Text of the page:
According to fangraphs WAR, when converted into dollars, Johnson has been worth, including this season, about $17M as a major league baseball player. Now, there are inherent problems to this formula, but it's upsetting to guarantee so much money to a guy who hasn't played up to it. However, the Braves were banking on continued success from last year's 2.8 fWAR. When converted to dollars, that is fitting of a $13.8M salary in free agency. At that rate, Johnson becomes a bargain, even with his defensive flaws and offensive limitations.

However, if Johnson is a one-hit wonder, how much will the Braves go to regret this deal? By the numbers, if every win above replacement is worth between $4 and $5M, Johnson pays for himself provided he finishes with a 1.5 WAR or better season. The problem is that he's only done that once (last season) and if he doesn't hit, he doesn't produce. Jason Heyward and Andrelton Simmons could post strong WAR's and hit for crap, or at least like Johnson is currently hitting, because of their elite defense. If Johnson doesn't hit, it shows.

The good news for Johnson is that his previous history and age (29) suggest this season will improve closer to the mean. His BABIP is 20 points under his career, his BB% is down 3 points, his ISO is nearly half of what his career number would be, and as a result, all of his numbers have fell. There is a good shot that will rectify itself. How much? Check in again in October.

But to the original question...how much of a mistake was the extension? Maybe not a lot, but if it is a mistake, it's needless one to make. Why not go year-to-year in arbitration? The common argument would stand that the Braves saved money in arbitration with a longer term deal, but of those two more years of arbitration, the Braves committed $13.5M. That likely would have been close to what the Braves would have paid anyway. Why guarantee a third season? Why? It's a confusing decision. It's like the Braves got extension-happy and wanted to keep everyone together. Yes, the Braves don't have a lot of depth at third, though Kyle Kubitza has a .834 OPS at Mississippi while playing plus defense. And yes, there weren't a lot of exciting alternatives on the free agent market, though isn't that irrelevant considering Johnson was team-controlled through the 2016 season?  Why make this deal?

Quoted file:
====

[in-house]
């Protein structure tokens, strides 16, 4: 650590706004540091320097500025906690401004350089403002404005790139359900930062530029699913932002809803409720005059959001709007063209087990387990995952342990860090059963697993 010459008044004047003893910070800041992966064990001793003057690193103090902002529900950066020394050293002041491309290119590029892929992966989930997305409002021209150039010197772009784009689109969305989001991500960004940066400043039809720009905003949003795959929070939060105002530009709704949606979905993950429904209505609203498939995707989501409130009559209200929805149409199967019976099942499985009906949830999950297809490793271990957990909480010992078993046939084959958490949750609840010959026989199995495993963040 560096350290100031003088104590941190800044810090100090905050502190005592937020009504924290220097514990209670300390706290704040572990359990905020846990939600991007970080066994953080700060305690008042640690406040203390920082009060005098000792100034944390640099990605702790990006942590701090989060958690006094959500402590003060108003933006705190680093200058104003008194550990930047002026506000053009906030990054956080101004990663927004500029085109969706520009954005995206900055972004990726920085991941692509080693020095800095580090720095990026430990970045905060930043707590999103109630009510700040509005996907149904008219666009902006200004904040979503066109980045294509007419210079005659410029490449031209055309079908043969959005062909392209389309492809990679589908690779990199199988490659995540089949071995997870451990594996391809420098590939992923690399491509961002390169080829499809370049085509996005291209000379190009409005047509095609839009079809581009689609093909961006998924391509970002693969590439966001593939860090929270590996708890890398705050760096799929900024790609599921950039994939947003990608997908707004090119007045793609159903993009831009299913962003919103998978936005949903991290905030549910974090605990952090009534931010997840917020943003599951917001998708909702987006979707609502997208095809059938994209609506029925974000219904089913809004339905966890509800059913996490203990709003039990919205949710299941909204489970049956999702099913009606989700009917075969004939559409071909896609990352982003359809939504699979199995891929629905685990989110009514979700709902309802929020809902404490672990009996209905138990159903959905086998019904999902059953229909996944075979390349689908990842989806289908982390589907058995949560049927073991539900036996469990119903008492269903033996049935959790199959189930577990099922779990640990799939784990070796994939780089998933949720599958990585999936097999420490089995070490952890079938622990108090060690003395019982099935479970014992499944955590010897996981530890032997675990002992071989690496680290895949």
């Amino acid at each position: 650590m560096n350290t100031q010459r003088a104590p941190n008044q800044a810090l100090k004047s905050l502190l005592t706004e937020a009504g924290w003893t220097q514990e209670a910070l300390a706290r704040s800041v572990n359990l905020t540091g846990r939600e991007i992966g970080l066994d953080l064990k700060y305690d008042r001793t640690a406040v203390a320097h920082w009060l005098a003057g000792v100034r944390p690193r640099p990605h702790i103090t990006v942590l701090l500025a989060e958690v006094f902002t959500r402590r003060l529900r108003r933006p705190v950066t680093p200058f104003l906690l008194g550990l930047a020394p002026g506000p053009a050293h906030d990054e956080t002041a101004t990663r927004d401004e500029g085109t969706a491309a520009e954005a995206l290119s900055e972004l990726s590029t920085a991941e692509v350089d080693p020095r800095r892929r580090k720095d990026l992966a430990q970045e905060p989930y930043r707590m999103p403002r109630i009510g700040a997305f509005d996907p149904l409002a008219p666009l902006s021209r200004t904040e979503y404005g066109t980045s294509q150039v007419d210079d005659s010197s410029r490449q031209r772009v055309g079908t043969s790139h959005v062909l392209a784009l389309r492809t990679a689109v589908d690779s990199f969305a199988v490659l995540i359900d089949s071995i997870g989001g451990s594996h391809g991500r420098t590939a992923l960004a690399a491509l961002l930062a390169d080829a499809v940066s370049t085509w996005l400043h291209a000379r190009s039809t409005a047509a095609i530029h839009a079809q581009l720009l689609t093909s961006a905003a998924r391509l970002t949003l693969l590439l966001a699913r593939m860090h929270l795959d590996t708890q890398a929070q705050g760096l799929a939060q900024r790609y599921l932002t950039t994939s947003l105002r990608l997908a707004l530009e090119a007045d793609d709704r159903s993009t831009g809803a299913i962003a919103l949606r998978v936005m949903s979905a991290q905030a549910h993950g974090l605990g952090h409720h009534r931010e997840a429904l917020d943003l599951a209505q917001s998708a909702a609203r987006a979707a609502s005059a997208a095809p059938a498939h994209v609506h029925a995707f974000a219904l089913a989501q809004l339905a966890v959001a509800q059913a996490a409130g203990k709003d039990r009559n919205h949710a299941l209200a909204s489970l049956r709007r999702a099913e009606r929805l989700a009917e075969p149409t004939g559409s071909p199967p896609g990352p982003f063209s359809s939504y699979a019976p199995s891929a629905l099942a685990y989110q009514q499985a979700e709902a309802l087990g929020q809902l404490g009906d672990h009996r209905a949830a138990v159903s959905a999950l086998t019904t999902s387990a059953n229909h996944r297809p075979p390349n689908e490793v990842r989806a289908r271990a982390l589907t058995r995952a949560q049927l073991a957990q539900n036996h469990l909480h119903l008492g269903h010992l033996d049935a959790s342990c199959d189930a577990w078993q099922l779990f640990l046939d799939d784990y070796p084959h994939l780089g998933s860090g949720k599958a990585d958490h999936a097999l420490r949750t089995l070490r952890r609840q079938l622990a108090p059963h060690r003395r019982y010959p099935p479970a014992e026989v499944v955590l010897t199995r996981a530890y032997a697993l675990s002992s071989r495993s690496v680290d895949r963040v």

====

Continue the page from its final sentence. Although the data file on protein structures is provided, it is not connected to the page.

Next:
If Johnson's numbers normalize, he should be about a 5 WAR guy throughout the life of his contract, not including his option year. That makes the extension sensible on the face of it. But the need to make this contract happen...that's still missing. The flaws and limitations of Johnson's game. They exist and are likely to continue.

Frank Wren has made a lot of great, bold decisions. This extension to a player you probably would be better off going year-to-year with? Bold, yeah. But that's about it.